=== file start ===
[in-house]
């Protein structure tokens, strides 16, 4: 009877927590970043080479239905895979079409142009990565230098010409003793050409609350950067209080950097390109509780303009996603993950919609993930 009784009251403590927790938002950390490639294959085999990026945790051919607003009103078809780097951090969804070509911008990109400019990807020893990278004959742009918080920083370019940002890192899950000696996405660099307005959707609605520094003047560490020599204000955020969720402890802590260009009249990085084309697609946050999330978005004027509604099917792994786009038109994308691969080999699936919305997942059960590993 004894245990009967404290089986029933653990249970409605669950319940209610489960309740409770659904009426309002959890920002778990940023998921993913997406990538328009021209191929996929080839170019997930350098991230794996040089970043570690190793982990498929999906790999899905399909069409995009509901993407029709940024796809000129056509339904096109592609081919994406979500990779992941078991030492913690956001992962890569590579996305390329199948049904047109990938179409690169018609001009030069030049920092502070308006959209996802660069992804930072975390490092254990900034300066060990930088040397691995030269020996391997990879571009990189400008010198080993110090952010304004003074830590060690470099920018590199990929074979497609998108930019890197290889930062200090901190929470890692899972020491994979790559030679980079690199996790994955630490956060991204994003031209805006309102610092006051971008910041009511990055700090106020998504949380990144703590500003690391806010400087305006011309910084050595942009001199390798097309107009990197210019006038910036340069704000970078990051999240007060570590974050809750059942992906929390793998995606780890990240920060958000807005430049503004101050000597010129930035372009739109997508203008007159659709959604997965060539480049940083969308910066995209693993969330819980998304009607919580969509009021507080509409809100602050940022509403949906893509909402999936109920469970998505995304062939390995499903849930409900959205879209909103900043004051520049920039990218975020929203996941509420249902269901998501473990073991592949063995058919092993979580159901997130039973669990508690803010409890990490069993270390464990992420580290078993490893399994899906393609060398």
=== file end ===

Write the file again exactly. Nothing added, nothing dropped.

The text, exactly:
[in-house]
């Protein structure tokens, strides 16, 4: 009877927590970043080479239905895979079409142009990565230098010409003793050409609350950067209080950097390109509780303009996603993950919609993930 009784009251403590927790938002950390490639294959085999990026945790051919607003009103078809780097951090969804070509911008990109400019990807020893990278004959742009918080920083370019940002890192899950000696996405660099307005959707609605520094003047560490020599204000955020969720402890802590260009009249990085084309697609946050999330978005004027509604099917792994786009038109994308691969080999699936919305997942059960590993 004894245990009967404290089986029933653990249970409605669950319940209610489960309740409770659904009426309002959890920002778990940023998921993913997406990538328009021209191929996929080839170019997930350098991230794996040089970043570690190793982990498929999906790999899905399909069409995009509901993407029709940024796809000129056509339904096109592609081919994406979500990779992941078991030492913690956001992962890569590579996305390329199948049904047109990938179409690169018609001009030069030049920092502070308006959209996802660069992804930072975390490092254990900034300066060990930088040397691995030269020996391997990879571009990189400008010198080993110090952010304004003074830590060690470099920018590199990929074979497609998108930019890197290889930062200090901190929470890692899972020491994979790559030679980079690199996790994955630490956060991204994003031209805006309102610092006051971008910041009511990055700090106020998504949380990144703590500003690391806010400087305006011309910084050595942009001199390798097309107009990197210019006038910036340069704000970078990051999240007060570590974050809750059942992906929390793998995606780890990240920060958000807005430049503004101050000597010129930035372009739109997508203008007159659709959604997965060539480049940083969308910066995209693993969330819980998304009607919580969509009021507080509409809100602050940022509403949906893509909402999936109920469970998505995304062939390995499903849930409900959205879209909103900043004051520049920039990218975020929203996941509420249902269901998501473990073991592949063995058919092993979580159901997130039973669990508690803010409890990490069993270390464990992420580290078993490893399994899906393609060398």